It has been one year since Yarmouk, the vast suburb of Damascus that was home to the largest Palestine refugee community in Syria, was engulfed by fighting. The situation has progressively deteriorated: 20,000 remaining Palestinians have been trapped inside Yarmouk, and although very alarming reports of hardship and hunger have continued to multiply, since September 2013 we have been unable to enter the area to deliver desperately needed relief supplies.
The armed conflict continues in Yarmouk and the death toll among Palestinians continues to rise. UNRWA remains constantly committed to assist, but the continued presence of armed groups that entered the area at the end of 2012 and its closure by government forces have thwarted all our humanitarian efforts.
It is my responsibility to inform the international community that humanitarian conditions in the besieged refugee camp of Yarmouk are worsening dramatically and that we are currently unable to help those trapped inside. If this situation is not addressed urgently, it may be too late to save the lives of thousands of people including children.
Initiatives aimed at ending the on-going siege appear to have stalled. I am compelled to remind the parties involved in the conflict that under international law they have an obligation to protect civilians from the effects of armed conflict. It is essential that civilians are able to sustain themselves and their families. All parties to the conflict must ensure that food, medical supplies and other humanitarian assistance be allowed into the area.
UNRWA is mandated by the United Nations General Assembly to provide assistance and protection to Palestine refugees. This includes extending relief to civilians in distress in Palestinian refugee camps across Syria. On the strength of this international mandate, I urgently ask all parties to immediately heed their legal obligations and facilitate the urgent provision of humanitarian assistance to Yarmouk and other Palestinian refugee camps where fighting impedes the delivery of such assistance.
I especially count on the Government of Syria to respond positively to my appeal and to do everything in its power to facilitate our efforts. This is of crucial importance if this intolerable situation is to end.
Prior to the armed conflict in Syria, Yarmouk, a suburb just south of Damascus city, was home to over 160,000 Palestine refugees. In December 2012 and in the months since, armed conflict has caused at least 140,000 Palestine refugees to flee their homes in Yarmouk, as armed opposition groups established a presence in the area, with government forces controlling the periphery. Between December 2012 and June 2013, civilians could still access UNRWA assistance at the Zahera entrance to Yarmouk. However, from mid-July 2013, Palestine refugees have been trapped in the area, with little or no access or freedom of movement.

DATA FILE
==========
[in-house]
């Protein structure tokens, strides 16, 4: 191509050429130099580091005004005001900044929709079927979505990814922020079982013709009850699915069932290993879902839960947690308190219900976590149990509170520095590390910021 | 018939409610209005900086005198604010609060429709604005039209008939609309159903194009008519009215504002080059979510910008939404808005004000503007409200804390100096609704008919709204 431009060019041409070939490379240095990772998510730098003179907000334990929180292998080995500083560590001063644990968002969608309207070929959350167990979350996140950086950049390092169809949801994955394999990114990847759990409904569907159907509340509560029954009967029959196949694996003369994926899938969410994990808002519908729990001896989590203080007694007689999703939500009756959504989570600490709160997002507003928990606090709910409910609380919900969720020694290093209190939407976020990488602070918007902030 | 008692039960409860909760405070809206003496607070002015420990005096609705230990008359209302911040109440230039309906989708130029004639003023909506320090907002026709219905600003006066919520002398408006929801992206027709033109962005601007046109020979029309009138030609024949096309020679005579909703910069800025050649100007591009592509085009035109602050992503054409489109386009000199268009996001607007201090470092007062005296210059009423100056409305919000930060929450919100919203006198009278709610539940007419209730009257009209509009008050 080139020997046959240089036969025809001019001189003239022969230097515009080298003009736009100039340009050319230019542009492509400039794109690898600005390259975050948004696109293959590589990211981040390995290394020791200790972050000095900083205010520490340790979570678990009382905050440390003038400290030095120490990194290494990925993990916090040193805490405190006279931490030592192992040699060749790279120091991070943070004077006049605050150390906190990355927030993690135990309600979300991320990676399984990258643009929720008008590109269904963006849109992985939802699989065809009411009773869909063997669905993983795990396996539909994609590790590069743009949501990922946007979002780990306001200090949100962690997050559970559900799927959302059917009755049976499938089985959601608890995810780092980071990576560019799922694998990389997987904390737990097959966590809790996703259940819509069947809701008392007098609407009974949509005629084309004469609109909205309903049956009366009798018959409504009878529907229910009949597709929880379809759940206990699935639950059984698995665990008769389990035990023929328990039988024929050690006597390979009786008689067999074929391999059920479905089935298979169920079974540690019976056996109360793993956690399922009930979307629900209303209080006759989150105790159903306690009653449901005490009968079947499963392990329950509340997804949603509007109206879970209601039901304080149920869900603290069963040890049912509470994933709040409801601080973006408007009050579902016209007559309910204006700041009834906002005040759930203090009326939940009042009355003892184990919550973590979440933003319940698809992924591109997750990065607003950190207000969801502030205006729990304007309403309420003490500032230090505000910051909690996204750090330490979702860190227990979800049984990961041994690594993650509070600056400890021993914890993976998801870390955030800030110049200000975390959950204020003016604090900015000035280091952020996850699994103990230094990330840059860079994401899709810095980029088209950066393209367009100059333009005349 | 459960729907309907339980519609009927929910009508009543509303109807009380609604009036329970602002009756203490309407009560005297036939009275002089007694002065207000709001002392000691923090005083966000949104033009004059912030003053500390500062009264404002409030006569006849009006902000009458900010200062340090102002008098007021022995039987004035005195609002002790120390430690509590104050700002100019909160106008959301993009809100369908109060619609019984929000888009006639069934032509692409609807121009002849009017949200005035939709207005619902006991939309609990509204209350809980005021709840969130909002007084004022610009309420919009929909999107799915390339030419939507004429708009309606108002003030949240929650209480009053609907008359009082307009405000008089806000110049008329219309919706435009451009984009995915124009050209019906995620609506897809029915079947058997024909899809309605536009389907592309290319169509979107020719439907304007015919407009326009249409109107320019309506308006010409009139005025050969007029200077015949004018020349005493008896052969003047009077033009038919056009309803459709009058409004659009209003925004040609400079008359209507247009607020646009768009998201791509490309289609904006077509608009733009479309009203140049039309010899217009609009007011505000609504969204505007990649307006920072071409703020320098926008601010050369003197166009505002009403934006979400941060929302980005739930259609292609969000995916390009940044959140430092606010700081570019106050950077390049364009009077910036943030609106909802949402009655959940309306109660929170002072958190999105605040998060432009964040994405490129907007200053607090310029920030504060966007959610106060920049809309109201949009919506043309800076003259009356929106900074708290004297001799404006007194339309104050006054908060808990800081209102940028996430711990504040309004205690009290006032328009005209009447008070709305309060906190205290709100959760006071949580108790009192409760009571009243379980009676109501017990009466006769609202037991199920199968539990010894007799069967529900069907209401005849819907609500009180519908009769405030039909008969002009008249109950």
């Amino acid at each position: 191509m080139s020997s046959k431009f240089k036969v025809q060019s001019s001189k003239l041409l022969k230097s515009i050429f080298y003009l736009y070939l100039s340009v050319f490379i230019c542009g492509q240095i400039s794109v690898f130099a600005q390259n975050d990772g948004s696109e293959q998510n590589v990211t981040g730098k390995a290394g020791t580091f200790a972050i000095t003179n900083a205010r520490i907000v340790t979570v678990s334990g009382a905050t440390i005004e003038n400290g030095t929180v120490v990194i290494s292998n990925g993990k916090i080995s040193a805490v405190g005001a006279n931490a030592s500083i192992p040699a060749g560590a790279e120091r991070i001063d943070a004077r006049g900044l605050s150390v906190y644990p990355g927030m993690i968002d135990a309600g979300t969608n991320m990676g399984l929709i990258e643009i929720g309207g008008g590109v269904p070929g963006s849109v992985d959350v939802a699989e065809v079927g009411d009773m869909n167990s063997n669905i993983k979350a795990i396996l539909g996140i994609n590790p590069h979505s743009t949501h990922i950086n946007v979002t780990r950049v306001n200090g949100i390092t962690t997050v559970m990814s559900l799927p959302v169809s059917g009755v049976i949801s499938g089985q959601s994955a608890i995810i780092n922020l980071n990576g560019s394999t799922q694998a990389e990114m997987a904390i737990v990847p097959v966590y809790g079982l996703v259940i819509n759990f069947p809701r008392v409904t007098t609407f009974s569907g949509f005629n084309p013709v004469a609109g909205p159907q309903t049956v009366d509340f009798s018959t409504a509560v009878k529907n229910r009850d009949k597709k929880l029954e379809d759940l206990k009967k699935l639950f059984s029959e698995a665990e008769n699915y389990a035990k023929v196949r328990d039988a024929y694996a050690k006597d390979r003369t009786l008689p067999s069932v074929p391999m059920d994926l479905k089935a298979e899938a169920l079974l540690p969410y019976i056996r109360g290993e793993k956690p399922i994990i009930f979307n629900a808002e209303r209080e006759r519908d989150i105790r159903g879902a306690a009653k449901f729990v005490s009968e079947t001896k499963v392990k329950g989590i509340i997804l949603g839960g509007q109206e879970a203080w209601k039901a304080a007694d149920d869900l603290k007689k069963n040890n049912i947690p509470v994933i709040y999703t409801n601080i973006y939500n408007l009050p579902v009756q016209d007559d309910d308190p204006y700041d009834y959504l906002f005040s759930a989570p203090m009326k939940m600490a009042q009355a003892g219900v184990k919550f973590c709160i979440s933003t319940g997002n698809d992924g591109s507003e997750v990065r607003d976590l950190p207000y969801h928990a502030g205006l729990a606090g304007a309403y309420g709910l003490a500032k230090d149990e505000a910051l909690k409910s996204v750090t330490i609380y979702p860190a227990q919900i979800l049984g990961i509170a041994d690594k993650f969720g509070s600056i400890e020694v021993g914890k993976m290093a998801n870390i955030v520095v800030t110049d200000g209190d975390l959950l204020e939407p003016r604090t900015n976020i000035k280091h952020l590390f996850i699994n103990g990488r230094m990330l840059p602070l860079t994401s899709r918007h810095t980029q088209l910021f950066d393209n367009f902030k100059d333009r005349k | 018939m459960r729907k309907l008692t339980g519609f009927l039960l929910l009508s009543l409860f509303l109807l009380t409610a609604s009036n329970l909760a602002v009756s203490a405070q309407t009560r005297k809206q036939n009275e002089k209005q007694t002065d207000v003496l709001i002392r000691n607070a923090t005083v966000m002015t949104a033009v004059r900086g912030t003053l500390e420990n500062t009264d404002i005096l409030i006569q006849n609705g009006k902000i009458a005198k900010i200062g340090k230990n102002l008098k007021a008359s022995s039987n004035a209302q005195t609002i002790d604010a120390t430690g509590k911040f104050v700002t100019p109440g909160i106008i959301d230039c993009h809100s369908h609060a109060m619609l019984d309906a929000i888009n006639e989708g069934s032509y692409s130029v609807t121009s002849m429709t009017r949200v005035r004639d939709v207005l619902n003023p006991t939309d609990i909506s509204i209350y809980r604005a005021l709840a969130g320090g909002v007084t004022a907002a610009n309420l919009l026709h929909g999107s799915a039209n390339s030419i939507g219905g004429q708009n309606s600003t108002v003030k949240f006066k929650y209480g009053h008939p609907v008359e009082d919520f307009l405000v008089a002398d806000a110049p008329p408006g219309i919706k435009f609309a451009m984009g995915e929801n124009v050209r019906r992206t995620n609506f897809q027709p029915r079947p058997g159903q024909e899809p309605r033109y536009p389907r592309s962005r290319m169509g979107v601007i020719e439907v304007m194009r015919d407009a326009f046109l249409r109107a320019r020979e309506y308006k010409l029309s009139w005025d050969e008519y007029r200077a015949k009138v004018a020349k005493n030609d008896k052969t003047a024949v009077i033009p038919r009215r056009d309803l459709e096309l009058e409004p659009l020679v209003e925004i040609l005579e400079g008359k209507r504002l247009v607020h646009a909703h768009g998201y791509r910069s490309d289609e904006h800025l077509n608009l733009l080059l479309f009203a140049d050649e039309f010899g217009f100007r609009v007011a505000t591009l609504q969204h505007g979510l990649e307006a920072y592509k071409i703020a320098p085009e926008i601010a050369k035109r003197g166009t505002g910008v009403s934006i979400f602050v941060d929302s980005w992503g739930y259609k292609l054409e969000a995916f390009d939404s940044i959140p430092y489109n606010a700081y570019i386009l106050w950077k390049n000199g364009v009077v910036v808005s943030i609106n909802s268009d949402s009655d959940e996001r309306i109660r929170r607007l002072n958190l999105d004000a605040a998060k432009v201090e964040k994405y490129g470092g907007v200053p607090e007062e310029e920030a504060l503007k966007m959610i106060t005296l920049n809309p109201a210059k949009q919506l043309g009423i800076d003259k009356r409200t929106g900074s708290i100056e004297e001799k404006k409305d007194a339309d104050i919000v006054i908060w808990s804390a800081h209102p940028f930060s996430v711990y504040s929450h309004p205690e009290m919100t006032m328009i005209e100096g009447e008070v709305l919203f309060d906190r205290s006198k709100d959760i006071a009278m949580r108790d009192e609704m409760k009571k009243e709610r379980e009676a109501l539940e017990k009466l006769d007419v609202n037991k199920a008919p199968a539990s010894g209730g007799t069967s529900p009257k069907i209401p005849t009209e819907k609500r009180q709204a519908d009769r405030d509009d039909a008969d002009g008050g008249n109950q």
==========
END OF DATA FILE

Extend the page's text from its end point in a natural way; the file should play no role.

Despite extreme challenges, UNRWA continues to support some 420,000 Palestine refugees in Syria with health care, primary education, cash transfers, food assistance, psycho-social support, access to micro-finance and other humanitarian services.
UNRWA is a United Nations agency established by the General Assembly in 1949 and is mandated to provide assistance and protection to a population of some 5 million registered Palestine refugees. Its mission is to help Palestine refugees in Jordan, Lebanon, Syria, West Bank and the Gaza Strip to achieve their full potential in human development, pending a just solution to their plight. UNRWA’s services encompass education, health care, relief and social services, camp infrastructure and improvement, and microfinance.
Financial support to UNRWA has not kept pace with an increased demand for services caused by growing numbers of registered refugees, expanding need, and deepening poverty. As a result, the Agency's General Fund (GF), supporting UNRWA’s core activities and 97 per cent reliant on voluntary contributions, has begun each year with a large projected deficit. Currently the deficit stands at US$ 36 million.
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